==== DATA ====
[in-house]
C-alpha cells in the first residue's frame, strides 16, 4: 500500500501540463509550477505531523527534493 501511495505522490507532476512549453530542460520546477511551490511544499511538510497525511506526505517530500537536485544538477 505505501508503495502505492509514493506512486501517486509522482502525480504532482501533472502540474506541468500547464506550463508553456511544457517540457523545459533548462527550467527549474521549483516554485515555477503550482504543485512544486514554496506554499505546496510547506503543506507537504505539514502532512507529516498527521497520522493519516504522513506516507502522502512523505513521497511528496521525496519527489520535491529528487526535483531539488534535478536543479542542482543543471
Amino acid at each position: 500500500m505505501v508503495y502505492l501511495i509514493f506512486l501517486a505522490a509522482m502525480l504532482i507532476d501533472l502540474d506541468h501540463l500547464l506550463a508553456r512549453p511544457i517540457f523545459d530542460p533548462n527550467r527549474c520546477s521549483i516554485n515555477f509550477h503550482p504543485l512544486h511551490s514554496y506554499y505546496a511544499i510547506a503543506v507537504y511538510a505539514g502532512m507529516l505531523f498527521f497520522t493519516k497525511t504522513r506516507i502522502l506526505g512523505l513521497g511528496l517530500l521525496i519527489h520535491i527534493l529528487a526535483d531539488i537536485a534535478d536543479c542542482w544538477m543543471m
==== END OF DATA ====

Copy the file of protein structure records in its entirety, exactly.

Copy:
[in-house]
C-alpha cells in the first residue's frame, strides 16, 4: 500500500501540463509550477505531523527534493 501511495505522490507532476512549453530542460520546477511551490511544499511538510497525511506526505517530500537536485544538477 505505501508503495502505492509514493506512486501517486509522482502525480504532482501533472502540474506541468500547464506550463508553456511544457517540457523545459533548462527550467527549474521549483516554485515555477503550482504543485512544486514554496506554499505546496510547506503543506507537504505539514502532512507529516498527521497520522493519516504522513506516507502522502512523505513521497511528496521525496519527489520535491529528487526535483531539488534535478536543479542542482543543471
Amino acid at each position: 500500500m505505501v508503495y502505492l501511495i509514493f506512486l501517486a505522490a509522482m502525480l504532482i507532476d501533472l502540474d506541468h501540463l500547464l506550463a508553456r512549453p511544457i517540457f523545459d530542460p533548462n527550467r527549474c520546477s521549483i516554485n515555477f509550477h503550482p504543485l512544486h511551490s514554496y506554499y505546496a511544499i510547506a503543506v507537504y511538510a505539514g502532512m507529516l505531523f498527521f497520522t493519516k497525511t504522513r506516507i502522502l506526505g512523505l513521497g511528496l517530500l521525496i519527489h520535491i527534493l529528487a526535483d531539488i537536485a534535478d536543479c542542482w544538477m543543471m